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Is it illegal to destroy electronic evidence you own?

On Behalf of | May 16, 2024 | Criminal Defense |

Electronic evidence plays a big role in criminal prosecutions involving fraud, embezzlement, insider trading and more. From incriminating emails to financial records stored on computers, tablets and phones, electronic evidence can give law enforcement and prosecutors a ton of fodder for an investigation. 

If you have electronics with evidence on them that belong to you, it seems like you should have the right to destroy them – but you do not. Attempting to do so can actually lead to bigger legal problems and serious repercussions for your case.

Obstruction of justice is another crime

The destruction of electronic evidence is not taken lightly by law enforcement and the judiciary. If you destroy electronic evidence you can be convicted of obstruction of justice or tampering with evidence even if you aren’t convicted of any other crimes. That’s because the preservation of evidence is essential for ensuring a fair and transparent legal process.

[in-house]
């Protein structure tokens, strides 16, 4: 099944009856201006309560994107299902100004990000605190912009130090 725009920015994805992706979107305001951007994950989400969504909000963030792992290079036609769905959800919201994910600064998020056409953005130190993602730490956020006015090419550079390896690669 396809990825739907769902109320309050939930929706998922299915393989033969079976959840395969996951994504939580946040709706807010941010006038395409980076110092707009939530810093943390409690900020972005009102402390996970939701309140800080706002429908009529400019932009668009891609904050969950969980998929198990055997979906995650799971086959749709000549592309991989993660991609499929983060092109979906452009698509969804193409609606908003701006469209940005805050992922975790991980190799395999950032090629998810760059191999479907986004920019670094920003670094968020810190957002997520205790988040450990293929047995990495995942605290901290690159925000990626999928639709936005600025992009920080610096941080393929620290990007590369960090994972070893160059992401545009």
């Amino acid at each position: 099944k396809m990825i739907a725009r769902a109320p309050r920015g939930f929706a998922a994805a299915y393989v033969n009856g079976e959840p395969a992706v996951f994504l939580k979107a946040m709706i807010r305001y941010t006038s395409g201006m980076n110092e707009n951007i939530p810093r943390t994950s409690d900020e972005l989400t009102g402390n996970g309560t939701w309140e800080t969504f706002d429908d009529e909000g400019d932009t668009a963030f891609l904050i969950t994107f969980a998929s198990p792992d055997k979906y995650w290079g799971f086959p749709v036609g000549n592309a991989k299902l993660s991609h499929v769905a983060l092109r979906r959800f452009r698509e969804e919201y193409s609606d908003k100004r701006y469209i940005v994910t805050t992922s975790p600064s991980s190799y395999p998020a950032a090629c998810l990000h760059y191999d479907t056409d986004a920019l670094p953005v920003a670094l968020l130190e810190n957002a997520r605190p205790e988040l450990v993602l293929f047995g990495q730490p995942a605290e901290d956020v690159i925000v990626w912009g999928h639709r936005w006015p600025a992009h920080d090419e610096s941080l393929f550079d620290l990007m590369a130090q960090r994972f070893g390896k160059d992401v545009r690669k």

In addition, the fact that you destroyed evidence has probative value in court. A prosecutor could easily point to your actions as proof that you had “guilty knowledge” and knew that the evidence you destroyed would convict you. That leaves the judge or jury free to draw the worst possible conclusions. 

Finally, your efforts may be for nothing. It’s very difficult to totally destroy electronic evidence since almost everything leaves a trail that can be forensically traced. 

Ultimately, if you believe that you have electronic evidence in your possession that could be used against you in court, you should consider obtaining experienced legal guidance right away. It’s better to address problems with your case in a straightforward manner, rather than attempt to subvert the legal process.